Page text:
The Life of Horace Greeley, Editor of the New York Tribune

By J. Parton | Go to book overview

his might, strive for the rescue of his late companions, still suffering? Is he not prompt with rope, and pole, and ladder, and food, and cheering words? No--the caitiff wanders off to seek his pleasure, and makes baste to remove from his person, and his memory too, every trace of his recent misery. This it is to be a snob. No treason like this clings to the skirts of Horace Greeley. He has stood by his Order. The landless, the hireling, the uninstructed-- he was their Companion once-he is their Champion now.


CHAPTER XXVI.
THREE MONTHS IN EUROPE.

The Voyage out--First impressions of England--Opening of the Exhibition--Characteristic observations--He attends a grand Banquet--He sees the Sights--He speeks at Exeter Hall--The Play at Devonshire House--Robert Owen's birth-day--Horace Greeley before a Committee of the House of Commons--He throws light upon the subject--Vindicates the American Press--Journey to Paris--The Sights of Paris-- The Opera and Ballet--A false Prophet--His opinion of the French--Journey to ltaly--Anecdote--A nap in the Diligence--Arrival at Rome-In the Galleries-- Scene in the Colioseum--To England again--Triumph of the American Reaper--A week in Ireland and Scotland--His opinion of the English--Homeward Bound-- His arrival--The Extra Tribune.

"THE thing called Crystal Palace!" This was the language which the intense and spiritual Carlyle thought proper to employ on the only occasion when he alluded to the World's Fair of 1851. And Horace Greeley appears, at first, to have thought little of Prince Albert's scheme, or at least to have taken little interest in it. "We mean," he said, "to attend the World's Fair at London, with very little interest in the show generally, or the people whom it will collect, but with special reference to a subject which seems to us of great and general importance-namely, the improvements recently made, or now being made, in the modes of dressing flax and hemp and preparing them to be spun and woven by steam or waterpower.""Only adequate knowledge," he thought, was necessary to give a new and profitable direction to Free Labor, both agricultural and manufacturing."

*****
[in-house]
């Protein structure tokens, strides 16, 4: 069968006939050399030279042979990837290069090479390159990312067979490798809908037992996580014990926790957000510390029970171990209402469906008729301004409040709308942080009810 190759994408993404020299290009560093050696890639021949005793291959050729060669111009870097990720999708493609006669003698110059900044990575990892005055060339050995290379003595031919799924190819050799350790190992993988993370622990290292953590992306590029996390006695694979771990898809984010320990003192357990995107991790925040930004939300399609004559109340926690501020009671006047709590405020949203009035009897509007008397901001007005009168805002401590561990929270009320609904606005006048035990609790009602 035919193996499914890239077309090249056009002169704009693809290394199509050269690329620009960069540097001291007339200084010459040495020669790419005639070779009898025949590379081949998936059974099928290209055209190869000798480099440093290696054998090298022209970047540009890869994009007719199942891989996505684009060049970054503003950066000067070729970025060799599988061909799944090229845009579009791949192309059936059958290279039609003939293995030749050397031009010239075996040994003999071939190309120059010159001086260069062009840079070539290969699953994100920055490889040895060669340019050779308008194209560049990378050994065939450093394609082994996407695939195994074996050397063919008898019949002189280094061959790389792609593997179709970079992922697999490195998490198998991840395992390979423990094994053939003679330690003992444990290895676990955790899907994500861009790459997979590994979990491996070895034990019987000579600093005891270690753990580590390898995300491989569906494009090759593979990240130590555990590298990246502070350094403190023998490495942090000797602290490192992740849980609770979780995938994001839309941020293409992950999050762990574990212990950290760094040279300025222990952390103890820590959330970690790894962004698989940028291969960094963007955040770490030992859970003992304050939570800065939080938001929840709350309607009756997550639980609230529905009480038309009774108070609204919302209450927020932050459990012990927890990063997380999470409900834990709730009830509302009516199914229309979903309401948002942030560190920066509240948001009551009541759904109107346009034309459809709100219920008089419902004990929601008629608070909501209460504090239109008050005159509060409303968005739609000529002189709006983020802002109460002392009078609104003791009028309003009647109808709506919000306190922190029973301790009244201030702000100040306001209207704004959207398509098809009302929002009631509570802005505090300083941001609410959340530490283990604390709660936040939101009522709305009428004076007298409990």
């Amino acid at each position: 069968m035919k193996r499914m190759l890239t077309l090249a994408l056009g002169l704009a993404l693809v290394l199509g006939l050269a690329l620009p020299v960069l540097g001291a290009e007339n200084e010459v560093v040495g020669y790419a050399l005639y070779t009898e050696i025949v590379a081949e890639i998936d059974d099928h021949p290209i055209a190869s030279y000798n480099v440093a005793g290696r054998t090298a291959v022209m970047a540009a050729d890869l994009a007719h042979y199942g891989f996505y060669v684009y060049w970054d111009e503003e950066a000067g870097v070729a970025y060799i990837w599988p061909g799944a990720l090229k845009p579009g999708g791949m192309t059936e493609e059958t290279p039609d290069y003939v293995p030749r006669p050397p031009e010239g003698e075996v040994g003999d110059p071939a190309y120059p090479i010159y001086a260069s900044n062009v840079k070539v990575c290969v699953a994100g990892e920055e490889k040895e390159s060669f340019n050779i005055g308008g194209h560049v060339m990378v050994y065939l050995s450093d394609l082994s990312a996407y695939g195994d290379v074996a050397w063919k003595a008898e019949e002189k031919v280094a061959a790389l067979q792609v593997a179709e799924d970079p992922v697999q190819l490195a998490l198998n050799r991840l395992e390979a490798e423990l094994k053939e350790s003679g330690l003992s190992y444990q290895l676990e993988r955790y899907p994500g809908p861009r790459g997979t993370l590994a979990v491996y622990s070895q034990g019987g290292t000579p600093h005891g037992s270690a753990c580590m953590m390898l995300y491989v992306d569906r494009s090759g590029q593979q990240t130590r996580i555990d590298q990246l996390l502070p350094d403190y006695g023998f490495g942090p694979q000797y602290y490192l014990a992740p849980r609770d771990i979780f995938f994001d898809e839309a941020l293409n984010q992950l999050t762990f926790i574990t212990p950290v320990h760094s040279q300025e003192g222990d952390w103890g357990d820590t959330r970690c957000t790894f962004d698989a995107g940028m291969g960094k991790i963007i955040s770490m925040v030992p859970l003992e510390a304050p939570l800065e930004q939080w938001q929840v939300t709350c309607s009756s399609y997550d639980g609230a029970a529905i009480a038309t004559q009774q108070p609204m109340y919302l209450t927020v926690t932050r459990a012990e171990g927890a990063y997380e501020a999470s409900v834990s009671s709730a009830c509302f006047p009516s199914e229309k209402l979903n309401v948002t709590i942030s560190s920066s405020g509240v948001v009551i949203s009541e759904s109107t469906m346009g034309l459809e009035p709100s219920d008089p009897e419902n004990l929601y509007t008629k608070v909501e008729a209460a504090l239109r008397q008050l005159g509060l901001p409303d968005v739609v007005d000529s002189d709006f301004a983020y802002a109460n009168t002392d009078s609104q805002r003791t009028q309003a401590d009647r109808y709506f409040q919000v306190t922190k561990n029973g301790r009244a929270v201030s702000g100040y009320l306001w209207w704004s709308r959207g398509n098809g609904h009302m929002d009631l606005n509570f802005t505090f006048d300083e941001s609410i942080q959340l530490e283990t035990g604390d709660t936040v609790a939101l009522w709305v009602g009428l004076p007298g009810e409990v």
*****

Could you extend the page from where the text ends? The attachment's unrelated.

-346-

Notes for this page

Add a new note
If you are trying to select text to create highlights or citations, remember that you must now click or tap on the first word, and then click or tap on the last word.
One moment ...
Default project is now your active project.
Project items

Items saved from this book

This book has been saved
Highlights (0)
Some of your highlights are legacy items.

Highlights saved before July 30, 2012 will not be displayed on their respective source pages.

You can easily re-create the highlights by opening the book page or article, selecting the text, and clicking “Highlight.”

Citations (0)
Some of your citations are legacy items.

Any citation created before July 30, 2012 will labeled as a “Cited page.” New citations will be saved as cited passages, pages or articles.

We also added the ability to view new citations from your projects or the book or article where you created them.

Notes (0)
Bookmarks (0)

You have no saved items from this book

Project items include:
  • Saved book/article
  • Highlights
  • Quotes/citations
  • Notes
  • Bookmarks
Notes
Cite this page

Cited page

Style
Citations are available only to our active members.
Sign up now to cite pages or passages in MLA, APA and Chicago citation styles.

(Einhorn, 1992, p. 25)

(Einhorn 25)

1

1. Lois J. Einhorn, Abraham Lincoln, the Orator: Penetrating the Lincoln Legend (Westport, CT: Greenwood Press, 1992), 25, http://www.questia.com/read/27419298.

Cited page

Bookmark this page
The Life of Horace Greeley, Editor of the New York Tribune
Table of contents

Table of contents

Settings

Settings

Typeface
Text size Smaller Larger Reset View mode
Search within

Search within this book

Look up

Look up a word

  • Dictionary
  • Thesaurus
Please submit a word or phrase above.
Print this page

Print this page

Why can't I print more than one page at a time?

Full screen
/ 448

matching results for page

Cited passage

Style
Citations are available only to our active members.
Sign up now to cite pages or passages in MLA, APA and Chicago citation styles.

"Portraying himself as an honest, ordinary person helped Lincoln identify with his audiences." (Einhorn, 1992, p. 25).

"Portraying himself as an honest, ordinary person helped Lincoln identify with his audiences." (Einhorn 25)

"Portraying himself as an honest, ordinary person helped Lincoln identify with his audiences."1

1. Lois J. Einhorn, Abraham Lincoln, the Orator: Penetrating the Lincoln Legend (Westport, CT: Greenwood Press, 1992), 25, http://www.questia.com/read/27419298.

Cited passage

Thanks for trying Questia!

Please continue trying out our research tools, but please note, full functionality is available only to our active members.

Your work will be lost once you leave this Web page.

For full access in an ad-free environment, sign up now for a FREE, 1-day trial.

Already a member? Log in now.